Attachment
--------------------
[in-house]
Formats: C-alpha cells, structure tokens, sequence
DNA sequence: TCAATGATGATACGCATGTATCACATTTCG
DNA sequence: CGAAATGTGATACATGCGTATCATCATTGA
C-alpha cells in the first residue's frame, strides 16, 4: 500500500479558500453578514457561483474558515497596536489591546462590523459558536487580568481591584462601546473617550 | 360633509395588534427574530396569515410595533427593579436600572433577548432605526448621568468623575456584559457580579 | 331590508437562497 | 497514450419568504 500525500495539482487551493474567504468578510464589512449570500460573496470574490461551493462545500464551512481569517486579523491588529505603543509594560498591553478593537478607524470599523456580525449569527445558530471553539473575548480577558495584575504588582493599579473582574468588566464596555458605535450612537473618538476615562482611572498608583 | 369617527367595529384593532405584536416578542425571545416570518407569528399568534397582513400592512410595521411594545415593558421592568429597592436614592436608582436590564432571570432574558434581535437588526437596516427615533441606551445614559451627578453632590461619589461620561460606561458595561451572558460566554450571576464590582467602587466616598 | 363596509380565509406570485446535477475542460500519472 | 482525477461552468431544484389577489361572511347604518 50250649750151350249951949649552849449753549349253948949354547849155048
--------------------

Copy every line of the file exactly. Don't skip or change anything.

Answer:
[in-house]
Formats: C-alpha cells, structure tokens, sequence
DNA sequence: TCAATGATGATACGCATGTATCACATTTCG
DNA sequence: CGAAATGTGATACATGCGTATCATCATTGA
C-alpha cells in the first residue's frame, strides 16, 4: 500500500479558500453578514457561483474558515497596536489591546462590523459558536487580568481591584462601546473617550 | 360633509395588534427574530396569515410595533427593579436600572433577548432605526448621568468623575456584559457580579 | 331590508437562497 | 497514450419568504 500525500495539482487551493474567504468578510464589512449570500460573496470574490461551493462545500464551512481569517486579523491588529505603543509594560498591553478593537478607524470599523456580525449569527445558530471553539473575548480577558495584575504588582493599579473582574468588566464596555458605535450612537473618538476615562482611572498608583 | 369617527367595529384593532405584536416578542425571545416570518407569528399568534397582513400592512410595521411594545415593558421592568429597592436614592436608582436590564432571570432574558434581535437588526437596516427615533441606551445614559451627578453632590461619589461620561460606561458595561451572558460566554450571576464590582467602587466616598 | 363596509380565509406570485446535477475542460500519472 | 482525477461552468431544484389577489361572511347604518 50250649750151350249951949649552849449753549349253948949354547849155048